Egypt’s Weekend Vote Could Open Door to Terrorists

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Jennifer LeClaire


The headlines coming out of the Middle East are troublesome.

News reports detail pro-democracy activists allegedly tortured by Egyptian soldiers, dozens injured in renewed Yemen protests, Saudi Arabia protests turning violent, the brother of al-Qaeda’s second-in-command released in Egypt, Iran exploiting Israel-Egypt coordination difficulties, Libyans fleeing to Egypt, and so on.

The Arab revolution may have started in Tunisia, but onlookers say Egypt holds the key to the future of the Middle East—and this weekend is a potential turning point as the people who fought for freedom vote on changes to the constitution. Those changes set the stage for free elections this summer. With such a fast process, many are concerned that the Muslim Brotherhood could sweep the elections.

Hassan al-Banna, a pan-Islamist who opposed the secular tendencies in Islamic nations, formed The Muslim Brotherhood in 1928. It was he who birthed the credo, “Allah is our objective. The Prophet is our leader. Koran is our law. Jihad is our way. Dying in the way of Allah is our highest hope.”

Muslim Brotherhood is forming a political party called Freedom and Justice. Sa`d al-Katatni has been asked to lead the charge. This is a significant development because it marks the first time in the nearly century-long history of the Muslim Brotherhood that it has successfully organized a political party.

“We need to pray for the entire Middle East because whatever God is going to allow to happen in Egypt is going to influence the whole region,” says Dr. Mark Gabriel, who was born and raised in Egypt as a Muslim before converting to Christianity, changing his name, and moving to the U.S. Gabriel is author of Islam and Terrorism.

“So we pray for the local church in Egypt. We pray for the situation and ask the Lord to come and intervene,” Gabriel says. “We pray for the position of the U.S. as the world leader to handle the transition in Egypt in a very wise way based on clear understanding of the situation.”

Specifically, Gabriel is urging prayer for the U.S. State Department—that the Lord would give the right words to Secretary of State Hillary Clinton. Gabriel pointed to Clinton’s February statement that tentatively welcomed the Muslim Brotherhood.

“Today we learned the Muslim Brotherhood decided to participate, which suggests they at least are now involved in the dialogue that we have encouraged,” Clinton said. The Muslim Brotherhood quickly spun Clinton’s statement as a warm welcome for the Islamic extremist group, so long as Egyptians chose it through democratic elections.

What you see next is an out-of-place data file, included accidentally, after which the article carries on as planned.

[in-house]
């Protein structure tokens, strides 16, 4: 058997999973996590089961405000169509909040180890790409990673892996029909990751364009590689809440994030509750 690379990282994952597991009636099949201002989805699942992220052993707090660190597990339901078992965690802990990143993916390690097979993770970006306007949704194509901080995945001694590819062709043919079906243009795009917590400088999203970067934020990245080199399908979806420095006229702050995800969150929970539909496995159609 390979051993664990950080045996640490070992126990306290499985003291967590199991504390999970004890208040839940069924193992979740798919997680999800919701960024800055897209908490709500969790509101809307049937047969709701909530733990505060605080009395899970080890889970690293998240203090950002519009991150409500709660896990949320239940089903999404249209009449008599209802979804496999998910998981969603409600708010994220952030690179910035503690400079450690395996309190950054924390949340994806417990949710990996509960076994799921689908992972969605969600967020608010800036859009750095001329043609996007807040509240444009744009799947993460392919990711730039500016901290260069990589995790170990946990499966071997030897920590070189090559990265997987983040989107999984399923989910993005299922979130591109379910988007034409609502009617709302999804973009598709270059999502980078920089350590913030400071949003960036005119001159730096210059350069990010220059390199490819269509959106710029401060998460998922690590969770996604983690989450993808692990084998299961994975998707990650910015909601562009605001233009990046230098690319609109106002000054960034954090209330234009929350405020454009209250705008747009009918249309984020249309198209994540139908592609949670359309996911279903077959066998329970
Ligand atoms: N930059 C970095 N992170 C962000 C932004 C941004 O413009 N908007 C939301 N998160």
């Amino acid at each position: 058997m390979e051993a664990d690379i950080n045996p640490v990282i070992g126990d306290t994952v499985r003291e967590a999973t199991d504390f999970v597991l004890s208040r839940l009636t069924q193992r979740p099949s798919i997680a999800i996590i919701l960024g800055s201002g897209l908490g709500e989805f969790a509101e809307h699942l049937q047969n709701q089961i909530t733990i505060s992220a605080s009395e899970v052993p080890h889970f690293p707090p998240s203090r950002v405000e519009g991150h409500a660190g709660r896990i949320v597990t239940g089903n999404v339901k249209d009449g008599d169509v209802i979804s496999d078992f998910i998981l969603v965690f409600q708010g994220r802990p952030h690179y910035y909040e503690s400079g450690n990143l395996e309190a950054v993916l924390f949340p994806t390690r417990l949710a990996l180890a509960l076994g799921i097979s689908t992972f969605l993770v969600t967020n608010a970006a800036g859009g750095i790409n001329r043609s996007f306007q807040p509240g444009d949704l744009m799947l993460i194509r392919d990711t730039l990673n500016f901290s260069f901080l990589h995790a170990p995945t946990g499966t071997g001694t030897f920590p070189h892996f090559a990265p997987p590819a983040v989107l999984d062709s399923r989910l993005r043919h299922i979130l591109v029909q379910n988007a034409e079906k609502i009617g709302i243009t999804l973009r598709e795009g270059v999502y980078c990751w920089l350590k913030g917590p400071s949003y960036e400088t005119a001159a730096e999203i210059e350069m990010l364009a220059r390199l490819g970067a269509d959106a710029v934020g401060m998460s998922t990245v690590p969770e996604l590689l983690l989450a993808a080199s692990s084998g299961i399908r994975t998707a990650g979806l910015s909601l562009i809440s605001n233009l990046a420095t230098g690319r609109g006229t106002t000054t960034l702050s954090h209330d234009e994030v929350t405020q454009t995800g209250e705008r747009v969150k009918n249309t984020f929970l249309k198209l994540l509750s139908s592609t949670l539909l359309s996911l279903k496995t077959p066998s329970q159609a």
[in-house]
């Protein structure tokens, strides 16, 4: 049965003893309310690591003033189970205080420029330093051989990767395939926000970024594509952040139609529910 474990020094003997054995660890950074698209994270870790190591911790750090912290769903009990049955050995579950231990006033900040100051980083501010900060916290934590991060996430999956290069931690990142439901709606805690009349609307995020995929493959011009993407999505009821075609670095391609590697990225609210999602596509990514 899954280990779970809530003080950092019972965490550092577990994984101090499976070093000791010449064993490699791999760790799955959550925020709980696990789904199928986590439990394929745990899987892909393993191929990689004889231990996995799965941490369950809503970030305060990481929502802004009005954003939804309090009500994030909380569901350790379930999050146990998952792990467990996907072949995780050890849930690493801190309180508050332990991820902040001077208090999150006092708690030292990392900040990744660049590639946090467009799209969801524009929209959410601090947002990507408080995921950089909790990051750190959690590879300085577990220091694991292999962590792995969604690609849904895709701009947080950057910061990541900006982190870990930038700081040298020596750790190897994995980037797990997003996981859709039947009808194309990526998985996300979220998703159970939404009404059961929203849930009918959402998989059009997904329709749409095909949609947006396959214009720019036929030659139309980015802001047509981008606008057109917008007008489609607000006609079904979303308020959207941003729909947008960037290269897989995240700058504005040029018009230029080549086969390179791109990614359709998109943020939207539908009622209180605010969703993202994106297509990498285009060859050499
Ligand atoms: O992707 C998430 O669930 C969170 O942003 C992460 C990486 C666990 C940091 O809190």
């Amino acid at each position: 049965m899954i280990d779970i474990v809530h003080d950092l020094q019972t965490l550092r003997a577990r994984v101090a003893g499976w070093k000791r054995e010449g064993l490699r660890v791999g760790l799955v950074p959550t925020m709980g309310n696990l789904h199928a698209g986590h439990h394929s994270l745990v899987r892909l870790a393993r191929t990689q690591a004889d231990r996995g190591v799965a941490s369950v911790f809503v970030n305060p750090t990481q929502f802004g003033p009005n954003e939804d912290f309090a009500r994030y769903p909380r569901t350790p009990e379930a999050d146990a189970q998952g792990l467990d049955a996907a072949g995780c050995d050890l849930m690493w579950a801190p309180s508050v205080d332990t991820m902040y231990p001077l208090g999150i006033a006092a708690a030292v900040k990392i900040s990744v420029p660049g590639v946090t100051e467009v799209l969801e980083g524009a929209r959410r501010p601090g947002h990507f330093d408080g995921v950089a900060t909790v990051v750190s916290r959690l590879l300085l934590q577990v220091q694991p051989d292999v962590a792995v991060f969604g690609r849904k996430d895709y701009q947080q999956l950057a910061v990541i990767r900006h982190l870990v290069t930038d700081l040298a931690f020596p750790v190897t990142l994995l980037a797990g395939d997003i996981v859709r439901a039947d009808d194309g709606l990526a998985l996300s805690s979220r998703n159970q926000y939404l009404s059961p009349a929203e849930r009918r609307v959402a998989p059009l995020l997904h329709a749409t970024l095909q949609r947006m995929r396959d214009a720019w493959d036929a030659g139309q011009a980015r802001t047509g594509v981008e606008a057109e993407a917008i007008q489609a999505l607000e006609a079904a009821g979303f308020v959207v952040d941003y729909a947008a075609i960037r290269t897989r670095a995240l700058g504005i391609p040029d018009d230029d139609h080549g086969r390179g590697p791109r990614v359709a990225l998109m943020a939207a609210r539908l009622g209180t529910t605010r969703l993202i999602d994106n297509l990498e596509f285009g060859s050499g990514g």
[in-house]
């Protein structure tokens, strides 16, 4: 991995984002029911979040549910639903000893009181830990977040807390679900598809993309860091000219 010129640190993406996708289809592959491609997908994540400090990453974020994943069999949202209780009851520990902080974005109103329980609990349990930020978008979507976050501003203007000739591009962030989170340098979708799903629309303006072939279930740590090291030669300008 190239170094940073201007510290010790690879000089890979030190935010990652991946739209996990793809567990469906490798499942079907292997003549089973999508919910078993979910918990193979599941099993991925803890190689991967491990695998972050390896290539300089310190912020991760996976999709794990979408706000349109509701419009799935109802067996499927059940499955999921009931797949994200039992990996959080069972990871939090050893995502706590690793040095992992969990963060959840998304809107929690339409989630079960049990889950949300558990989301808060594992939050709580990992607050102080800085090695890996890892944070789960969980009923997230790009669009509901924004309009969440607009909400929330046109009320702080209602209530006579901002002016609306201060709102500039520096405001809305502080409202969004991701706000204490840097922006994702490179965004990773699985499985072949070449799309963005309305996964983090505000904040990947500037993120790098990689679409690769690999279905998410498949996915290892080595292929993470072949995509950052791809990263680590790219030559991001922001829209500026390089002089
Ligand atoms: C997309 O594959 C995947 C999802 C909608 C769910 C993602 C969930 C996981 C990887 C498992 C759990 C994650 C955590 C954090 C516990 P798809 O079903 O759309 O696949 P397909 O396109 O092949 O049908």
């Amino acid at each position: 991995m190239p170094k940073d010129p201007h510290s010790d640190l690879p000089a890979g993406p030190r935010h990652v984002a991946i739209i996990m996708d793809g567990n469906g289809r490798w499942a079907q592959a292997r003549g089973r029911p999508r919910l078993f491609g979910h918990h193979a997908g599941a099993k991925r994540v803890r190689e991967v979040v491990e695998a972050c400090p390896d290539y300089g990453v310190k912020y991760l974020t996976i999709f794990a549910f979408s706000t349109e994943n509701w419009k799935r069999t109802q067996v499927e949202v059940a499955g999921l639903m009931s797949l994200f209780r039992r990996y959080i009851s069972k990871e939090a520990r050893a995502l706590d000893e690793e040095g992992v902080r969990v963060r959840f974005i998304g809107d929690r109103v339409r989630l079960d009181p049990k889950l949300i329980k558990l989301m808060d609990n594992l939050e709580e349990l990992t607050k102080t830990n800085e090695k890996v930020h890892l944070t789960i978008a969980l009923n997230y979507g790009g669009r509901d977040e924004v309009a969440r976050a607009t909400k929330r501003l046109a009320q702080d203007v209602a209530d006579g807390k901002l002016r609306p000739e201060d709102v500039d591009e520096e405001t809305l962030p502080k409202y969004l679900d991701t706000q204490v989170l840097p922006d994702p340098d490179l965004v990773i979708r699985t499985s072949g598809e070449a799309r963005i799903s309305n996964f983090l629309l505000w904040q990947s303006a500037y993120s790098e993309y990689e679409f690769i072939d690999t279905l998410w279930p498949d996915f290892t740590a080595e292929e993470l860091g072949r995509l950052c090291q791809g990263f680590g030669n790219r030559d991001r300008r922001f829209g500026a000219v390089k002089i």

But there is reason for concern if the Muslim Brotherhood gains political power. Al-Qaradawi is widely recognized as an intellectual force behind the Muslim Brotherhood. His recent sermon to the approximately one million people in Tahrir Square was venomous, calling for war against Israel and a takeover of Jerusalem.

“Al-Qaradawi asked the Egyptian army to open wide the Rafah crossing and to pray for the re-conquest of Jerusalem by the Muslims, so that he and the Muslims could pray in security at Al-Aqsa Mosque. This part of his sermon was cheered and applauded by the crowd,” reports the Middle East Research Center.

When Clinton toured Egypt on Wednesday, her first visit since longtime dictator Hosni Mubarak was forced out of power in the revolution, she said even though Egypt’s foreign policy will change with the referendum, she thinks there is an interest in keeping peace in the Middle East.

“Egypt has got a lot on its plate. It’s going to have to politically reform, economically reform. It’s got a big agenda ahead of it. I think the last thing it wants is to see any kind of problem between itself and its neighbors, she said, noting that she expected Egypt to work to keep terrorists out of the Gaza Strip.

“I think there’s also an argument that Egypt’s got security interests in not permitting the import and export of arms and possible ingress and egress of terrorists,” she said. “So it’s not only what Egypt will or won’t do with respect to Israel, it’s what Egypt will decide is in its interest to do. And that will be up to the Egyptian government to determine.”?

At such a critical turning point in the nation’s history—and with its implications for the rest of the Middle East—Gabriel is urging continued intercession for Egypt: “Pray that the right people are selected to lead Egypt in the coming days and years,” Gabriel says. “Pray for all Christians in the Middle East all over the globe to intercede on the situation in Egypt.”

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